Gratitude Unending

The Gratitude Connection

By Donald Officer

When problems arise, performance lags, mistakes are made or unethical decisions are uncovered, Lazy Leadership chooses to put their efforts into building processes to fix the problems rather than building support for their people. – Simon Sinek, The Infinite Game

Sometimes one simple phrase as the cliché goes, “changes everything.” Author Simon Sinek has a gift for finding such phrases then building books – even movements – around them. Many of you will have heard of his first breakthrough title, Start with Why. How many interventions now begin with that powerful challenge? Sinek followed up that book with Leaders Eat Last, Together is Better and Find Your Why. While popular, the latter may not have resounded so loudly nor delivered messages echoing as long after release since purpose is so critical to whatever we undertake. But with the release of The Infinite Game the broader pattern of Sinek’s writing project is revealed.


In The Infinite Game Sinek explains the progressive logic of his books and their sequence. “Why?” is of course the question we should all ask before embarking on anything of importance or significant duration. Time is too important to waste needlessly. So, starting with why probes the past, each person’s past. After a good beginning, “Where next?” you should ask and then determine how to frame the journey. This latest volume addresses that issue, emphasizing the second part of the question for reasons the title embodies. It is about the future. Big time and long term.


If you’re tempted to ask where Simon Sinek’s three intervening subject titles come from, I think it’s fair to say they are about the process: discovering, refining, and putting “why” into action. In short, what’s hopefully happening now.  In this latest work, the big insight Sinek shares about the games we play is that context is crucial. This eureka moment is how infinite play connects to grateful leadership. Whenever you show your colleagues, family, neighbors or friends how grateful you are for who they are, you demonstrate an infinite mindset and play an infinite game.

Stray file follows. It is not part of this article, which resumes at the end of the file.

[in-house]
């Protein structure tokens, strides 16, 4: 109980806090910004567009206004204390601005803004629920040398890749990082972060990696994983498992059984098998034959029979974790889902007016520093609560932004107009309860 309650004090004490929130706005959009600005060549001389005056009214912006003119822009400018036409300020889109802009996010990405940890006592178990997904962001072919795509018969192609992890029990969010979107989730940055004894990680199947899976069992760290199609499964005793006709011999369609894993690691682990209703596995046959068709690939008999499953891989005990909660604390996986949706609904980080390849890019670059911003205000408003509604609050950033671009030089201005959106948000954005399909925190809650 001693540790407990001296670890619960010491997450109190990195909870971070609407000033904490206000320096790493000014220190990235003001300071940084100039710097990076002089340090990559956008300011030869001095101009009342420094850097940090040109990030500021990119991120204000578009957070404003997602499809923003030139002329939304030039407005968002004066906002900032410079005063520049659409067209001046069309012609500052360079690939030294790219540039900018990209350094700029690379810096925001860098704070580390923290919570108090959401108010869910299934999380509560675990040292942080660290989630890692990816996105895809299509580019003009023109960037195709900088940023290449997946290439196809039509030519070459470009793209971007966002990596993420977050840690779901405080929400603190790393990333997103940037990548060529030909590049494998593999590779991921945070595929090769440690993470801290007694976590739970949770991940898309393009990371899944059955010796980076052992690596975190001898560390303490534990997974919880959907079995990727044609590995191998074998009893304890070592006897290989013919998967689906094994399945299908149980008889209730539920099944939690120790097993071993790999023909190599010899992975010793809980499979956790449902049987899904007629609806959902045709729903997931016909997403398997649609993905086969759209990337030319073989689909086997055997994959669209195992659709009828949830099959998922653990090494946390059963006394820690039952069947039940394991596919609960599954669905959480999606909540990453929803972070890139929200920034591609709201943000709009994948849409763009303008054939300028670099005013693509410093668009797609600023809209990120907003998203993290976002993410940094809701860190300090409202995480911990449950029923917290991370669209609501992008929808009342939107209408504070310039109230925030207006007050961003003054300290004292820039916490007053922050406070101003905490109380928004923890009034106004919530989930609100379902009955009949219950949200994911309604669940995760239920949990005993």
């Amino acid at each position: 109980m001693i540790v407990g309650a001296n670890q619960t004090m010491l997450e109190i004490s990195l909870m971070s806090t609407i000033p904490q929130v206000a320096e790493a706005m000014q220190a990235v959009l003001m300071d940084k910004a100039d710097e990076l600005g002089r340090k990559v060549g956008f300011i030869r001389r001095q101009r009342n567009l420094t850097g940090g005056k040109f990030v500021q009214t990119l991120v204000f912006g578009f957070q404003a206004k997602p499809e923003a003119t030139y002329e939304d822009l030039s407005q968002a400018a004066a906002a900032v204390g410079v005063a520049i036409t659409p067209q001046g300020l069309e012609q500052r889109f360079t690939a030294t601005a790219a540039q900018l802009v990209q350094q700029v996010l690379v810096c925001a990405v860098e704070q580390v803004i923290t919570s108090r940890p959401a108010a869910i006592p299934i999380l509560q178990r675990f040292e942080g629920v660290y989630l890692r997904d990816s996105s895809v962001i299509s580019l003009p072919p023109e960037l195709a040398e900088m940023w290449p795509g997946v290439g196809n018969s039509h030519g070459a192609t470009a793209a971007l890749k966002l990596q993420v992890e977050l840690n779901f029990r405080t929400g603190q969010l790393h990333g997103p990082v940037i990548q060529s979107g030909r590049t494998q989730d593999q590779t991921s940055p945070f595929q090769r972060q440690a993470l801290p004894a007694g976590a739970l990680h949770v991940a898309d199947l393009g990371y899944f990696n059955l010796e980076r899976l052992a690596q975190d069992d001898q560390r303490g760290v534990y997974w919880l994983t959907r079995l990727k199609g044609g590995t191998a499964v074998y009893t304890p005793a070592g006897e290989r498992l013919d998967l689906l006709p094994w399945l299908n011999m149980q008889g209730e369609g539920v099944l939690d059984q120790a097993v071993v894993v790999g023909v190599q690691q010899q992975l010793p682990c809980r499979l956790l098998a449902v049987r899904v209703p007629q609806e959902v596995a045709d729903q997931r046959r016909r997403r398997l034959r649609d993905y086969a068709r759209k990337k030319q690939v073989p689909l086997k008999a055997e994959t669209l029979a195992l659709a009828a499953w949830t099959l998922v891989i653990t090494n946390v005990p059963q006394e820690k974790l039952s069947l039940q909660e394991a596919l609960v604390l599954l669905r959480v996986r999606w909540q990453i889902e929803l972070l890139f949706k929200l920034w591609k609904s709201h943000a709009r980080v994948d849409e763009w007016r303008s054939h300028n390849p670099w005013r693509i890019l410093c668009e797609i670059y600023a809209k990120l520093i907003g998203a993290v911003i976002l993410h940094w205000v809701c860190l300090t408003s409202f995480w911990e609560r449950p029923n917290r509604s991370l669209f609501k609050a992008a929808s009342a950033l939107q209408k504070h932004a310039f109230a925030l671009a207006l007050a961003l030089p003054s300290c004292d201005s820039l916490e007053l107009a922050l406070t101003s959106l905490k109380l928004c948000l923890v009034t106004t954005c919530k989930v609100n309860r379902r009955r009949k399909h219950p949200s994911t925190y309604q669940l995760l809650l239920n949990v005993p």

Game playing on the wide stage of life generally has a bad reputation in respectable society. Most life games are finite with limited scope and clear ends or goals. Making your first million or completing a marathon would qualify if that’s mostly all there is to it. What if, for whatever reason, you succeed? Then what, will you sit down and cry like Alexander when he discovered there were no more worlds to conquer? And if you fail, are you now forever branded as a failure?


How do other people feel when all your conversation is about how well or badly you did at some or other challenge you (or someone else) set for completion? If you are rewarded sporadically you’ve set yourself up for a gambling addiction. Granted a silver spoon or some other privilege welcome to the world of unearned entitlement and all the guilt of shame you can eat. If life is tougher than your temperament can swallow, enjoy the misery of self-selected victimhood. All these are the fruits of finite games. Our youth-oriented, in-the-moment, winners-take-all culture revels in finite short-term thrills and wins in single extravagant “moonshots” or the stuff of fantasy.